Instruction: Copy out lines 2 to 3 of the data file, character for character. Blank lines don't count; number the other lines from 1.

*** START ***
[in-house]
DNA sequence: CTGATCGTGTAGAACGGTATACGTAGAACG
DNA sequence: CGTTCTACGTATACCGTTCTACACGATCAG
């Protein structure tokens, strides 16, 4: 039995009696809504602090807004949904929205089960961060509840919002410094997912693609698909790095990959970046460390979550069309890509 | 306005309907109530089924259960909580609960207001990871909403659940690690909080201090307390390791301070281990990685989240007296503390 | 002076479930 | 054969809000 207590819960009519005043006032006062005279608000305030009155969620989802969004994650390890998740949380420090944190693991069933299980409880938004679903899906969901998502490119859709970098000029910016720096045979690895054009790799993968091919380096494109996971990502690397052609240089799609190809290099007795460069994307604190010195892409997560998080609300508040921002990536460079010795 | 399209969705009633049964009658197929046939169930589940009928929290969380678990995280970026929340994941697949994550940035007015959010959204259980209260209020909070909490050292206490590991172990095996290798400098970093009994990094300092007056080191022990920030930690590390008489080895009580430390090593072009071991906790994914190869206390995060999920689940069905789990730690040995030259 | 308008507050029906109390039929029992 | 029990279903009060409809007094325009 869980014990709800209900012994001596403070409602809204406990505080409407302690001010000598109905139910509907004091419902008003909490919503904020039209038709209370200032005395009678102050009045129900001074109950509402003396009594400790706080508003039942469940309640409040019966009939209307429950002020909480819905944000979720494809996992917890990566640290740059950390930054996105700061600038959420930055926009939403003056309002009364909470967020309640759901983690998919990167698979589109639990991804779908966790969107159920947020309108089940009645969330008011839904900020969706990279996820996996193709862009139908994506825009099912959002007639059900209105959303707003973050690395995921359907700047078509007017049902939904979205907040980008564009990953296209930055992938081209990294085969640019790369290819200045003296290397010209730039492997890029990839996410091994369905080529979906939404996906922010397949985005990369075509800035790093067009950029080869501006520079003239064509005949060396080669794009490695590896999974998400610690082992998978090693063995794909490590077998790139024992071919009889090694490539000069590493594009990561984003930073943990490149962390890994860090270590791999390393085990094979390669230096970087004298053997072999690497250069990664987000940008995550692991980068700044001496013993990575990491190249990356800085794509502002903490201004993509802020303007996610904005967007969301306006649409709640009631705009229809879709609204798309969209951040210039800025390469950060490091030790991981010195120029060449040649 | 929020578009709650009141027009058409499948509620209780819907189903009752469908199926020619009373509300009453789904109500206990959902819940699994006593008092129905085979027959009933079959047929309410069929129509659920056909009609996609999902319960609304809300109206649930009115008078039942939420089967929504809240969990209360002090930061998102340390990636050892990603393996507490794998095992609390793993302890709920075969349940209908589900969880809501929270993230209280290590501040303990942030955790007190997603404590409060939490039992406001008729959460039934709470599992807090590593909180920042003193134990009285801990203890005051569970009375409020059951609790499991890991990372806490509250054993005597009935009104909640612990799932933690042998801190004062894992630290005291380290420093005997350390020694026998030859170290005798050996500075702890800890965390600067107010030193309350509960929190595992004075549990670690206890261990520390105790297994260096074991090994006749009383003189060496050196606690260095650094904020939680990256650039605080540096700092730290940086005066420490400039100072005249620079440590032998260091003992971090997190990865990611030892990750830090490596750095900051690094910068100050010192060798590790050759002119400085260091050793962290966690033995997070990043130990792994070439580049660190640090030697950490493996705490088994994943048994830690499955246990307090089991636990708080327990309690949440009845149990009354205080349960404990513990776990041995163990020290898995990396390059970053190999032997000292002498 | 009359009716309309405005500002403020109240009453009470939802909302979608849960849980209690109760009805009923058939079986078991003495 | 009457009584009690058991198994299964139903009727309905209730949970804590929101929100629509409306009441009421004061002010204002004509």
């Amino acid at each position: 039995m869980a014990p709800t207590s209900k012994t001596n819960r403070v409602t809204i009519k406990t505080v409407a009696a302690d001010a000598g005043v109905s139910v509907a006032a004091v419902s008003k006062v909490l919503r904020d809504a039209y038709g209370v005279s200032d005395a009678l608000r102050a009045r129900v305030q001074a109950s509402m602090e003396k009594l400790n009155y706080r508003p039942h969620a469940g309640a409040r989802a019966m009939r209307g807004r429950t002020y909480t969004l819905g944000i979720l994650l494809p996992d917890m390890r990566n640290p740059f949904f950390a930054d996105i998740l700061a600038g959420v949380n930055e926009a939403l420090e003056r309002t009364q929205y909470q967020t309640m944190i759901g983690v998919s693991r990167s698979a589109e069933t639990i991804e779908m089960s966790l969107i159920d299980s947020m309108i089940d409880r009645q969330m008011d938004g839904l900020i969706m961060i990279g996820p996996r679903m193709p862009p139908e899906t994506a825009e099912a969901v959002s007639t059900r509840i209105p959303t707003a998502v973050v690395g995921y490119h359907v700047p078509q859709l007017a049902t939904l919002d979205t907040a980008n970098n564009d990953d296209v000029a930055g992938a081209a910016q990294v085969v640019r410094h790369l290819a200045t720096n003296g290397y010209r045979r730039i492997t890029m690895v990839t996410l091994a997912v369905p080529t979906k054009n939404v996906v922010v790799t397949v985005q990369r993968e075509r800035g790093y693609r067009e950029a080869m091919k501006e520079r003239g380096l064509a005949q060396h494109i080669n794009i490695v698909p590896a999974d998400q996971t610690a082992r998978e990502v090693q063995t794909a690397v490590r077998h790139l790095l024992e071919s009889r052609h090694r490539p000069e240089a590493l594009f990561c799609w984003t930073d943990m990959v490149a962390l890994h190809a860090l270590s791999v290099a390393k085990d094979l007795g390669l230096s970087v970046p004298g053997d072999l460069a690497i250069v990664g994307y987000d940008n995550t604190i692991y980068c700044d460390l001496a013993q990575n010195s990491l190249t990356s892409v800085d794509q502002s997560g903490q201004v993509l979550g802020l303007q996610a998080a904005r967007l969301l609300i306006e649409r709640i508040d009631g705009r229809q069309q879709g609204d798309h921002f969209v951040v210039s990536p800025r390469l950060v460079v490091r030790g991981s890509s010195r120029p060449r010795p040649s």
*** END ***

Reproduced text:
DNA sequence: CTGATCGTGTAGAACGGTATACGTAGAACG
DNA sequence: CGTTCTACGTATACCGTTCTACACGATCAG